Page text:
Echinacea is regulated as a dietary supplement in the United States (40). The Homeopathic Mother tincture is a Class C over-the-counter drug official in the Homeopathic Pharmacopoeia of the United States (41), Official Compendium (1992). E. angustifolia powdered and powdered extract, E. pallida powdered and powdered extract, E. purpurea root, powdered root extract, and powdered extract have monographs for their identity, quality, and other
In 1972, Burkitt described the relationship between diet and incidence of bowel cancer he hypothesised that a diet rich in fibre was associated with regular bulky stools and reduced bowel carcinogenesis, perhaps by reducing exposure of colonic mucosa to dietary carcinogens. It does seem likely that the combination of high fibre and low fat may be protective against bowel cancer. Protection against colorectal carcino-genesis is also derived from dietary supplements of calcium and folate and evidence from the Nurses Health Study (North America) suggested that oestrogen in the form of hormone replacement therapy (HRT) lowers the incidence of colorectal neoplasia. There has been interest in the potential influence of non-steroidal anti-inflammatory drugs in colorectal carcinogenesis. Cyclooxygenase (COX)-2 inhibition appears to have potent effects on the colonic mucosa, increasing apoptosis and reducing cellular proliferation. It is also likely that these drugs function through...
As stated above, in the US functional foods are not recognized as a special legal entity, but are covered by the federal Food, Drug and Cosmetic Act. Other relevant legislation includes the Nutrition, Labeling and Education Act (1990) and the Dietary Supplement, Health and Education Act (1994),
Subjects were excluded from the study if they had any of the following Underwent prior experimental therapy for chemoprevention, evidence of PCA on initial evaluation (local, regional, and or distant metastasis), active systemic viral, bacterial, or fungal infections requiring treatment, a serious concurrent illness or psychological, familial, sociological, geographical, or other concomitant conditions which did not permit adequate follow-up and compliance with the study protocol, concurrent treatment with other investigational agents, were taking finasteride or T, herbal medicine or dietary supplements for prostate health, and had a history of thromboembolic disease.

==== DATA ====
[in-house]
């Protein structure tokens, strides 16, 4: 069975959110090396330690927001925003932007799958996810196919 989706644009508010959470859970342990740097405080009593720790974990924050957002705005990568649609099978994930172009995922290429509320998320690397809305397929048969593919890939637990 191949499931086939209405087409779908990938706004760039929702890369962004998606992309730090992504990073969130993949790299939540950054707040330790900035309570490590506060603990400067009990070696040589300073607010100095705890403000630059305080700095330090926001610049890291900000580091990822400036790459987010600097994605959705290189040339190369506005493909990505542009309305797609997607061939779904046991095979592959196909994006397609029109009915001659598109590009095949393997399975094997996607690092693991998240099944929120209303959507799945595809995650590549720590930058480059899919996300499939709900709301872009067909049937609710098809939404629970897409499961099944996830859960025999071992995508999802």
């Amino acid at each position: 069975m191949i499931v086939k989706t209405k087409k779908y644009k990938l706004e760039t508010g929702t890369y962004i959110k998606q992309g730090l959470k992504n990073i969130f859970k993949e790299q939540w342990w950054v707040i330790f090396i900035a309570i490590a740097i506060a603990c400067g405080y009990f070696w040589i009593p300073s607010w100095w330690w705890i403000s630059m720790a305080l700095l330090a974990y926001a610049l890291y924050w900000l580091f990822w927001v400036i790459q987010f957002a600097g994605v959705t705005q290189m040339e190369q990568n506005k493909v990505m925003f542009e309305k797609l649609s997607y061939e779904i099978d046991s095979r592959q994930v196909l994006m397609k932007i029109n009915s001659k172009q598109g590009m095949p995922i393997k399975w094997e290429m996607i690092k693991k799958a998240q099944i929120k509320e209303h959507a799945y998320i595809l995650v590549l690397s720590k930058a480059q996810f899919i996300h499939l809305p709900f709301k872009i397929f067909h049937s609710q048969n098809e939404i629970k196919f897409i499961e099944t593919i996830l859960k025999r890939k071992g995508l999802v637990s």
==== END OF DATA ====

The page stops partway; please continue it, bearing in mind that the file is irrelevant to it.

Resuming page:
This survey did not determine the time between OTC use and first contact with the healthcare system. However, it did ascertain whether OTC use was an individual's first action after the onset of symptoms. Of the individuals reporting headache symptoms, 54 said their first course of action was to take an OTC medication (34 said their first course of action was to wait and see if the symptoms would go away, and only 4 said their first course of action was to consult a physician). For individuals with cold, cough, flu, and sore throat symptoms, the first course of action was self-treatment with an OTC product in 42 , watchful waiting in 34 , using a dietary supplement in 9 , and consulting a physician in less than 9 .
Extensive comparisons among LAB genomes are generating fundamental insights regarding aspects of microbial metabolism that may be important for strain selection in numerous dairy food applications. LAB appear to have many transporters at the cell surface that facilitate uptake and utilization of carbohydrates and proteins. The increased understanding of metabolic pathways may yield improved strain selection and food processing strategies. Knowledge of the genomic sequence has yielded bio-informatic strategies for prediction of nutrient requirements in L. plantarum (Teusink, 2005). The curated database for L. plantarum (http www.lacplantcyc.nl) contained 129 pathways and 704 predicted reactions. The actual experimental results that tested amino acid and vitamin requirements agreed with results predicted from knowledge of functional genomics and pathways (Teusink, 2005). These results support the future importance of systems biology approaches that will effectively combine functional...
BOX-PCR was used to differentiate reference strains of bifidobacteria (Gomez Zavaglia et al., 2000). These patterns were then compared to those obtained from isolates obtained from fermented milk products to identify species, which correlated well with those obtained by whole cell protein SDS-PAGE. Using BOX-PCR for species identification, the majority of 58 food and dietary supplements evaluated were found to contain B. animalis ssp. lactis (Masco et al., 2005).
Case Reports of Toxicity Caused By Commercially Available Products or Traditional Uses by Various Specialty Populations